Is it completely personal? Some if you say 3 biscuits in one day are too much, but would you give your children Ella's kitchens satches? Or bear dried fruits? Also, does it not matter that it isn't every day? But once a week? I just think DS is slightly obsessed about sweet things, or is it every child and I just not around them all the time???

odyssey2001 Sat 13-Dec-14 18:35:09

Most food "experts", including our health visitor, says that it is not what happens in one day but over the course of a week. 5 a day can be 35 in a week, of which at least 21 portions should be veg.

I think saying yes to sweet snacks twice a day is too many. Once a day is probably best, unless it is a special occasion or if you are splitting a larger portion (such as a large biscuit) over two sittings because it is "finishing off". However, withholding sweet treats just makes them want it more. We work on the theory of being infrequent and irregular so there are no expectations.

Just my opinion though.

Fckthis Sat 13-Dec-14 19:31:21

So how do you do 'infrequent and irregular' which sounds reasonable, without withholding so they don't want it more?

Mehitabel6 Sat 13-Dec-14 19:34:30

Between you food is becoming a huge issue- a huge mistake.

FATEdestiny Sat 13-Dec-14 19:44:01

So how do you do 'infrequent and irregular'

I can answer that because me and DH do things differently in this aspect.

DH will bribe the children into good behaviour when supermarket shopping that if they behave then they can have 50p to spend on sweets at checkout.

At least that's how it's started. Nowadays they just expect sweets when they go shopping with him - so they therefore all want to go with him rather than stay home with me. So it has become a case of 'I'll bring you some sweets home, you stay here with Mum'.

I, on the other hand, don't do the sweets thing. The children grumble about it but I don't care. Very occasionally I'll buy a treat for the kids when I'm shopping, but it's a rarity. So they don't expect it from me.

I disagree but don't begrudge my DHs way, we just are different on this aspect and the children understand that.

FATEdestiny Sat 13-Dec-14 20:03:52

withholding so they don't want it more

I was bought up with this attitude. As a child my brothers and I had:

- A sweetie tin (pick and mix in an old quality street tub) in the lounge always topped up and accessible at all times, without permission needed.

- A selection of home baked cakes or biscuits on a cake stand in the kitchen always topped up and freely available.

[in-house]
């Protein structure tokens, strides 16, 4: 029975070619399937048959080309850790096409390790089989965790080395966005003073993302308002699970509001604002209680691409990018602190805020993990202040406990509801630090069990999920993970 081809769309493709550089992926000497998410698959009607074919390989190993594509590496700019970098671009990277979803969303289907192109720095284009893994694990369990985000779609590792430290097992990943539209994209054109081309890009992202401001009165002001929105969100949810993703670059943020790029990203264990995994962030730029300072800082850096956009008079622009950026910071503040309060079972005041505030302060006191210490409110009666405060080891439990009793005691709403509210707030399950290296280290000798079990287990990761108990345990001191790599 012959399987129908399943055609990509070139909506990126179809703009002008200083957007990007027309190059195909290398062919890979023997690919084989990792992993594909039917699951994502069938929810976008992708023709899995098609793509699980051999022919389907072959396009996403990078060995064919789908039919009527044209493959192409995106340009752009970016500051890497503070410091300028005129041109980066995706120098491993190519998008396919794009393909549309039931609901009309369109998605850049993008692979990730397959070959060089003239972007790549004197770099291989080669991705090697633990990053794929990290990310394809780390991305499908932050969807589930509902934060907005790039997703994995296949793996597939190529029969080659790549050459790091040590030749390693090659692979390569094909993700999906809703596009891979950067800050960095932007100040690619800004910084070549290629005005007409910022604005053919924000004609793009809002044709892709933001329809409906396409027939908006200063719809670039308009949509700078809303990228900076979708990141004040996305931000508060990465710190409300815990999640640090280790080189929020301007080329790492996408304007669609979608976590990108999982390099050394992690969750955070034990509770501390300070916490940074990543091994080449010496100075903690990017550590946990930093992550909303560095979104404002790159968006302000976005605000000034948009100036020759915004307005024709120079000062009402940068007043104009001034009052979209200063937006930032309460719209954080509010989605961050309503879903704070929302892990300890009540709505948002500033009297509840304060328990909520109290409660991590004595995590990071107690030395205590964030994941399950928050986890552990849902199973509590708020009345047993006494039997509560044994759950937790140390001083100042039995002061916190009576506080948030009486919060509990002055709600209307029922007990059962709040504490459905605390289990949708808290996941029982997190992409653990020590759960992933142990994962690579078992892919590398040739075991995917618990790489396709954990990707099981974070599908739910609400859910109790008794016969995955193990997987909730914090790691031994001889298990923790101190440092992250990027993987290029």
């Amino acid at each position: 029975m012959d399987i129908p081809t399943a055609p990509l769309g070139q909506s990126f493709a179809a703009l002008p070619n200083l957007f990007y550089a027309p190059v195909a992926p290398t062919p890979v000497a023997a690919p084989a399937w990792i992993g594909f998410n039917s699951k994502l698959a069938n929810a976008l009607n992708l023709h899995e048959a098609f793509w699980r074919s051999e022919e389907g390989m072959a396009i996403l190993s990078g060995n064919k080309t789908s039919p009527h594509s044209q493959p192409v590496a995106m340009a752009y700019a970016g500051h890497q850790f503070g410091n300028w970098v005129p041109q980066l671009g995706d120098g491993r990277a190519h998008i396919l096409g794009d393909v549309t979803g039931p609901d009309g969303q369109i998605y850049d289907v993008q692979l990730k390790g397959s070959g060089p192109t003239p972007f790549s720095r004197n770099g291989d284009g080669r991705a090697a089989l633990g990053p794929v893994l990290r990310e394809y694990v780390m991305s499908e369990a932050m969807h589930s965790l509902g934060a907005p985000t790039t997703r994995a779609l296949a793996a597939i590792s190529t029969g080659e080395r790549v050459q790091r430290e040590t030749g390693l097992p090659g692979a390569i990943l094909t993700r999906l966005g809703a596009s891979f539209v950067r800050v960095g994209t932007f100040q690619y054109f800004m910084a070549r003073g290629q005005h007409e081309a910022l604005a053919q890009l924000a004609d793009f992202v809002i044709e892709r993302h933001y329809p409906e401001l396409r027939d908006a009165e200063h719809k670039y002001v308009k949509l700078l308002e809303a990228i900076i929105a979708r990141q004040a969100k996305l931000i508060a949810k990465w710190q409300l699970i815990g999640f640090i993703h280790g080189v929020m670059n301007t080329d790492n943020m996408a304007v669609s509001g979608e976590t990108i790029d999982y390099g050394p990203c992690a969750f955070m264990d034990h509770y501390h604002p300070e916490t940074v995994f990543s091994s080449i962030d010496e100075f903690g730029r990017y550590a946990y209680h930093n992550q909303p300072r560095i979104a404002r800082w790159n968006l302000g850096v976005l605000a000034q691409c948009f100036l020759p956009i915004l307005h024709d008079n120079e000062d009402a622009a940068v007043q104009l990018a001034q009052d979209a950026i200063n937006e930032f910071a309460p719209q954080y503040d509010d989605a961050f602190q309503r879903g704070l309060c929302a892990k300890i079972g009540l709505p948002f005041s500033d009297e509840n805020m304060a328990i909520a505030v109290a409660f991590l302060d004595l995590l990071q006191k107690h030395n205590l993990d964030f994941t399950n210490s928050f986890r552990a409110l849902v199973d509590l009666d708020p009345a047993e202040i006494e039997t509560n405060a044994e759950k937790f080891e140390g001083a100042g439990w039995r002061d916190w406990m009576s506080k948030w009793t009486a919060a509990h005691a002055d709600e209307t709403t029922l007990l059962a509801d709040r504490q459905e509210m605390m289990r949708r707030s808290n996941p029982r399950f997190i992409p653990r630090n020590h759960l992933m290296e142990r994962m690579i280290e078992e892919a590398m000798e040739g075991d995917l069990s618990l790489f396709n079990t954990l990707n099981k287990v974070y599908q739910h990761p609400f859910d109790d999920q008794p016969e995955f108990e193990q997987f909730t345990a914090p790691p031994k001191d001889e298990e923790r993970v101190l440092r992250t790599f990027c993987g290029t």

- Biscuits in the cupboard as help yourself

- Fizzy drinks in cupboard as help yourself

- Fruit bowl always full.

I should also point out that in addition to the above we had a super healthy diet. Mum home cooked from scratch three meals a day (not just the main meal). We ate very healthy meals with a wide range of ingredients and tastes. We were having 7-a-day before that was even a "thing".

So the "trendy" attitude I assume you believe is that this kind of attitude develops healthy food attitudes that means sweet things do not hold the desire.

I am now 38. I am (very) obese. I have an expectation that goodies will always be there and cannot understand the sorts of (healthy) people that don't snack on biscuits or eat chocolate in the evenings.

I have no restraint when it comes to food. No will power to think "No, I shouldn't have that". I want it, so I have it and eat it. All of it.

I have goodies in the house as a matter of course, almost necessity. To me they are essentials like milk and bread. Until I had children myself I thought this normal since it was a normal part of my upbringing.

Now I have to consider the health of my children and realise how not normal my attitude to goodies is. It is not normal to consider treat food - high sugar and high fat - as normal food. It is not normal to have free access to this and to eat it whenever you like.

Fckthis Sun 14-Dec-14 08:02:52

FATEdestiny did my DH send you? wink thank you for sharing your very personal experience, really. The thing is so much is down to generics, you might have found yourself in the same situation even with the opposite upbringing, and I know part of my lack of issues with food is because I have a very austere personality and am the least addictive person in the world, whilst DH and his sister both have very addictive personalities and his sister is obese despite their very strict and controlled food-upbringing.